So while Western scientists embraced evolution and genetics, Russian scientists who thought the same were sent to the gulag. Western crops flourished. Russian crops failed.

"Today, the catch-cry of scientists must be frank and fearless advice," Finkel said, "no matter the opinion of political commissars stationed at the U.S. EPA."

In case you want to know more about Trofim Lysenko (<-Wikipedia) this is a link and the article is quite correct in claiming that "Russian scientists" who did not agree with Lysenko "were sent to the gulag".

This article ends as follows:

Trump's actions in his first two weeks in office—not to mention his usual rhetoric—have also provoked comparisons with other infamous dictators, such as Adolf Hitler and Kim Jung-un.

I think that might overstate the case against Trump, indeed not because Trump may not aspire to a dictatorship, but because if he does, he has not succeeded in becoming a dictator, at least as yet.

3. Trump and Bannon Pursue a Vision of Autocracy

The third
and last item today is by Spiegel Staff on Spiegel International:

This starts as follows:

Those hoping to understand what the world might currently be up against should know how Stephen Bannon thinks. A corpulent man with a full head of hair at age 62, his gaze is clear and alert and he often pinches his mouth together until his lips become invisible, not unlike a street fighter. Now that he works in the White House, he has begun wearing a suit coat. Previously, though, he was fond of showing his disdain for refined Washington by wearing baggy cargo pants through the streets of the capital, shaggy and unshaven.

In November 2013, the historian Ronald Radosh visited multimillionaire Bannon in his townhouse, located in Capitol Hill. The two stood in front of a photo of Bannon's daughter Maureen, an elite soldier with a machine gun in her lap posing on what had once been Saddam Hussein's gold throne. At the time, Bannon was the head of the right-wing propaganda website Breitbart and the two were discussing his political goals. Then Bannon proudly proclaimed, "I'm a Leninist."

The historian reacted with shock, asking him what he meant. "Lenin," he answered, "wanted to destroy the state, and that's my goal too. I want to bring everything crashing down, and destroy all of today's establishment." By that, he meant the Democratic Party, the media, but also the Republicans.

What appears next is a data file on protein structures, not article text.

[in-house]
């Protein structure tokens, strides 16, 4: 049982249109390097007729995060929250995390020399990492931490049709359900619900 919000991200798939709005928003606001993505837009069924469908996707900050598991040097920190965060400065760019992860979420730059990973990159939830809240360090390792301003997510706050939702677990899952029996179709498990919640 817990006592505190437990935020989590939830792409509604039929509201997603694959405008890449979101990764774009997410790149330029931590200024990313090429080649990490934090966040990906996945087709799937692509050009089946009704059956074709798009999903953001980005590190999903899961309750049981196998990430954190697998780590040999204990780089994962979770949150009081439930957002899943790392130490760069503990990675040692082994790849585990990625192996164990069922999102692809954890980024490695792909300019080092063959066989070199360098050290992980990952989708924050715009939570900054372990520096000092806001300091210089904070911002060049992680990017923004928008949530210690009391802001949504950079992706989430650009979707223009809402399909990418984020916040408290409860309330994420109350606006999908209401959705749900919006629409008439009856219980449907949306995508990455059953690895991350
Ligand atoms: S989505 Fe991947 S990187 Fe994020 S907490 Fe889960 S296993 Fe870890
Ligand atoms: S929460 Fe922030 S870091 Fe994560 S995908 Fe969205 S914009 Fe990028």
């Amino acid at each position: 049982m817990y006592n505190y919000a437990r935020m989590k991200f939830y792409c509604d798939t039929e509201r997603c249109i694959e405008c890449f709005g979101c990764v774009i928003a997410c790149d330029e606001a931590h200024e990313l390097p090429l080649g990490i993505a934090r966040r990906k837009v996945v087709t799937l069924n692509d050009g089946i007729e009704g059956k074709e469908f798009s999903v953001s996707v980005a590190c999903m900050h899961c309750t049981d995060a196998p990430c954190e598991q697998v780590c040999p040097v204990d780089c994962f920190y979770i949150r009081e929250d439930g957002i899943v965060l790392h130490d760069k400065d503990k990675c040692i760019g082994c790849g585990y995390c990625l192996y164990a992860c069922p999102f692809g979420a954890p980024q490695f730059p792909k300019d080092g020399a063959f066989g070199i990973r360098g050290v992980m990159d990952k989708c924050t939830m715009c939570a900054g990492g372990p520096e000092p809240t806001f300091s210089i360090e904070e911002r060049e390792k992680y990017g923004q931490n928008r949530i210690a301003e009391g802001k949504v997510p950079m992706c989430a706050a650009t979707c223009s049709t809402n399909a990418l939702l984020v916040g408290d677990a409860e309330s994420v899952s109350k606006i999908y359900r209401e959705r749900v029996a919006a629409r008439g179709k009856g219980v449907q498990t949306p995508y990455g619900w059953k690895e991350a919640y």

I agree with the title of this article, but the above quotation is a bit tendentious (although indeed I do not like either Trump or Bannon myself either), and my main reasons are that (i) I can't quite believe that Bannon was speaking really seriously, and
(ii) even if he was, his position at that time was very different from what it is now.

Here is more on Bannon's mind:

"Steve is a strong militarist, he's in love with war -- it's almost poetry to him," his longtime Hollywood writing partner Julia Jones told the website. She said books about war lay all over the place in his home. "He's studied it down through the ages, from Greece, through Rome ... every battle, every war. Never back down, never apologize, never show weakness. He lives in a world where it's always high noon at the O.K. Corral."

Hm. This also seems a bit one-sided, but I suppose she is right that Bannon likes war (which suggests to me that he never faught in one [5], and indeed he didn't, although he did spend 7 years in the U.S. Navy).

Here's more on Bannon's recent career:

Last Monday, Donald Trump promoted Bannon once again. The ex-Breitbart editor had started as his campaign manager before becoming Trump's chief political strategist in the White House. Now, though, Bannon has also been named a permanent member of the National Security Council. "That's the worst thing that has ever happened," says one former Bannon confidant. In addition to other aspects of national security, the group, one of the government's most important, also addresses matters pertaining to war and peace.

Yes, and in fact it also seems as if Bannon's appointment also kicked out the intelligence service and the Joint Chief of Staffs of the military, that were in the National Security Council.

Then there is this on what Spiegel thinks Trump and Bannon are trying to do:

Since Jan. 20, Trump and Bannon have together mounted an attack against the institutions of democracy. Surrounding by a tiny circle of confidants, Trump has started a revolution. The aim is to make America great again, as it once was, when there were more borders, women were obedient and the country was strong and feared -- at least as Bannon sees it.